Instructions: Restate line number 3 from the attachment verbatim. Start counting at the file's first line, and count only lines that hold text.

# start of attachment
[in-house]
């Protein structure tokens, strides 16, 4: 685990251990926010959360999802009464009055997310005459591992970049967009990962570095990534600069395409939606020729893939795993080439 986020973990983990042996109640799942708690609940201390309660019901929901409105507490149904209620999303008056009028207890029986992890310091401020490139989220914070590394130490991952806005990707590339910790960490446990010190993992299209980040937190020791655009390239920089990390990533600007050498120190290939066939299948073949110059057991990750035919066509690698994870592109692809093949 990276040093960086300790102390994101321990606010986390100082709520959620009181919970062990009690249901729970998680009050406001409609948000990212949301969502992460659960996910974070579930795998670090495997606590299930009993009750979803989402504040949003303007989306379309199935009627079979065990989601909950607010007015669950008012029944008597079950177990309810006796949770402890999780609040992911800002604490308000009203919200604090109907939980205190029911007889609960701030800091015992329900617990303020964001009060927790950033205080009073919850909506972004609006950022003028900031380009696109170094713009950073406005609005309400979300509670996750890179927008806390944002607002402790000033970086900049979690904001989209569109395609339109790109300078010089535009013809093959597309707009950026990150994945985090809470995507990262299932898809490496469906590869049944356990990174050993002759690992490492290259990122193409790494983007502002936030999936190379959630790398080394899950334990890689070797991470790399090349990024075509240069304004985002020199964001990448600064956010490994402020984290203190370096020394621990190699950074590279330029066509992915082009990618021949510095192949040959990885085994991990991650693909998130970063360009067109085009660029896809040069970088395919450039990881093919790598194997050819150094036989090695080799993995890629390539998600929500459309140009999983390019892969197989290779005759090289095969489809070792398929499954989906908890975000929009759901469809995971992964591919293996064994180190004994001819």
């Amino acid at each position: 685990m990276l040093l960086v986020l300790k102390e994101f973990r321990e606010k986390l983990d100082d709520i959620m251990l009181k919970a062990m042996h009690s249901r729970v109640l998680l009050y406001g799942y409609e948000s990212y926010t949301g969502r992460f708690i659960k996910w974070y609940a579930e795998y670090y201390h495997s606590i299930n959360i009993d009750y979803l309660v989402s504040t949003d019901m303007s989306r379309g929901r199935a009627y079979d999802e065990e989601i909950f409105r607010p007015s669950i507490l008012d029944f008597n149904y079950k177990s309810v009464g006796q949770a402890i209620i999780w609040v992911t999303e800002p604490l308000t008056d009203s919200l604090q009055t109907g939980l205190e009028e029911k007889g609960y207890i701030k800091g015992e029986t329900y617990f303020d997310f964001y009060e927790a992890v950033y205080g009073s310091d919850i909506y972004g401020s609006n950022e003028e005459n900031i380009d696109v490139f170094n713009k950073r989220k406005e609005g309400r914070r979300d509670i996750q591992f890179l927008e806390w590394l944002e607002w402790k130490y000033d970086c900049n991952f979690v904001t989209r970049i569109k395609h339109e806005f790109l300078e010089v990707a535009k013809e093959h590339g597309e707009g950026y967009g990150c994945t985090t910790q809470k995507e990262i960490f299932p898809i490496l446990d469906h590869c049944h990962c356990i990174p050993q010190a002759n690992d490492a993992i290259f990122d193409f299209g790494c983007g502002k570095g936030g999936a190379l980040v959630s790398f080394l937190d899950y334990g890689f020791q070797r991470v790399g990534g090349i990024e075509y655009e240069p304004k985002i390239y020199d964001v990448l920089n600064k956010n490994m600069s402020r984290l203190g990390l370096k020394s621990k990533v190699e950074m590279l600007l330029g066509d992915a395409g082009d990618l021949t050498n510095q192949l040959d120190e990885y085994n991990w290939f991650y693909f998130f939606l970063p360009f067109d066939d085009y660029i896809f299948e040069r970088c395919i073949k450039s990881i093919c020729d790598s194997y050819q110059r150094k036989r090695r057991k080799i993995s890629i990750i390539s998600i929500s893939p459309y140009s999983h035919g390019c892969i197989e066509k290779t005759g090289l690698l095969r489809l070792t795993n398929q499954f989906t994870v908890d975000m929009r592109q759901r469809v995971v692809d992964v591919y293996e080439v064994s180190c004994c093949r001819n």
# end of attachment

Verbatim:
């Amino acid at each position: 685990m990276l040093l960086v986020l300790k102390e994101f973990r321990e606010k986390l983990d100082d709520i959620m251990l009181k919970a062990m042996h009690s249901r729970v109640l998680l009050y406001g799942y409609e948000s990212y926010t949301g969502r992460f708690i659960k996910w974070y609940a579930e795998y670090y201390h495997s606590i299930n959360i009993d009750y979803l309660v989402s504040t949003d019901m303007s989306r379309g929901r199935a009627y079979d999802e065990e989601i909950f409105r607010p007015s669950i507490l008012d029944f008597n149904y079950k177990s309810v009464g006796q949770a402890i209620i999780w609040v992911t999303e800002p604490l308000t008056d009203s919200l604090q009055t109907g939980l205190e009028e029911k007889g609960y207890i701030k800091g015992e029986t329900y617990f303020d997310f964001y009060e927790a992890v950033y205080g009073s310091d919850i909506y972004g401020s609006n950022e003028e005459n900031i380009d696109v490139f170094n713009k950073r989220k406005e609005g309400r914070r979300d509670i996750q591992f890179l927008e806390w590394l944002e607002w402790k130490y000033d970086c900049n991952f979690v904001t989209r970049i569109k395609h339109e806005f790109l300078e010089v990707a535009k013809e093959h590339g597309e707009g950026y967009g990150c994945t985090t910790q809470k995507e990262i960490f299932p898809i490496l446990d469906h590869c049944h990962c356990i990174p050993q010190a002759n690992d490492a993992i290259f990122d193409f299209g790494c983007g502002k570095g936030g999936a190379l980040v959630s790398f080394l937190d899950y334990g890689f020791q070797r991470v790399g990534g090349i990024e075509y655009e240069p304004k985002i390239y020199d964001v990448l920089n600064k956010n490994m600069s402020r984290l203190g990390l370096k020394s621990k990533v190699e950074m590279l600007l330029g066509d992915a395409g082009d990618l021949t050498n510095q192949l040959d120190e990885y085994n991990w290939f991650y693909f998130f939606l970063p360009f067109d066939d085009y660029i896809f299948e040069r970088c395919i073949k450039s990881i093919c020729d790598s194997y050819q110059r150094k036989r090695r057991k080799i993995s890629i990750i390539s998600i929500s893939p459309y140009s999983h035919g390019c892969i197989e066509k290779t005759g090289l690698l095969r489809l070792t795993n398929q499954f989906t994870v908890d975000m929009r592109q759901r469809v995971v692809d992964v591919y293996e080439v064994s180190c004994c093949r001819n």